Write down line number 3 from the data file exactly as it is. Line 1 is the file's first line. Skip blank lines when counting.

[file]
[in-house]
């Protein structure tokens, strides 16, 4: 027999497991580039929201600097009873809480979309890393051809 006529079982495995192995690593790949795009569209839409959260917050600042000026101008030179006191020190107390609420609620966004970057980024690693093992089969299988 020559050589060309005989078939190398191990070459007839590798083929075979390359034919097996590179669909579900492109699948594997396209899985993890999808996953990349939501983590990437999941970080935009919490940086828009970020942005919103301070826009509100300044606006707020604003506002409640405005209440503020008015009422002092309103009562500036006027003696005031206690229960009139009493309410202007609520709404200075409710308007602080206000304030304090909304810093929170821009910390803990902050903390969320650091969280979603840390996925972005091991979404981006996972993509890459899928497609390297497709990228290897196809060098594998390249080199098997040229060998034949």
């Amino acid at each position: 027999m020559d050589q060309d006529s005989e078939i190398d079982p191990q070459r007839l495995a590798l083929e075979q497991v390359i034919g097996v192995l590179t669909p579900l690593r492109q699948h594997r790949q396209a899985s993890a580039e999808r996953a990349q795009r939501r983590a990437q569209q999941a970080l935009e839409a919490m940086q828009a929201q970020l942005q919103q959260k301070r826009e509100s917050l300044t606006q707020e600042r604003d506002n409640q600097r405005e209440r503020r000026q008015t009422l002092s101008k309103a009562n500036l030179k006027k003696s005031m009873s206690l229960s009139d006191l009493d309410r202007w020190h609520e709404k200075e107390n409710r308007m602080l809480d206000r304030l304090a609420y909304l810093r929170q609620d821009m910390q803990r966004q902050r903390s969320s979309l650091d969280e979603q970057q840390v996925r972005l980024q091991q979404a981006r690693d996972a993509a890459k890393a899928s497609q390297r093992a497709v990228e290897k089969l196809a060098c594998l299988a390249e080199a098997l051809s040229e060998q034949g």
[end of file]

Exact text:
């Amino acid at each position: 027999m020559d050589q060309d006529s005989e078939i190398d079982p191990q070459r007839l495995a590798l083929e075979q497991v390359i034919g097996v192995l590179t669909p579900l690593r492109q699948h594997r790949q396209a899985s993890a580039e999808r996953a990349q795009r939501r983590a990437q569209q999941a970080l935009e839409a919490m940086q828009a929201q970020l942005q919103q959260k301070r826009e509100s917050l300044t606006q707020e600042r604003d506002n409640q600097r405005e209440r503020r000026q008015t009422l002092s101008k309103a009562n500036l030179k006027k003696s005031m009873s206690l229960s009139d006191l009493d309410r202007w020190h609520e709404k200075e107390n409710r308007m602080l809480d206000r304030l304090a609420y909304l810093r929170q609620d821009m910390q803990r966004q902050r903390s969320s979309l650091d969280e979603q970057q840390v996925r972005l980024q091991q979404a981006r690693d996972a993509a890459k890393a899928s497609q390297r093992a497709v990228e290897k089969l196809a060098c594998l299988a390249e080199a098997l051809s040229e060998q034949g």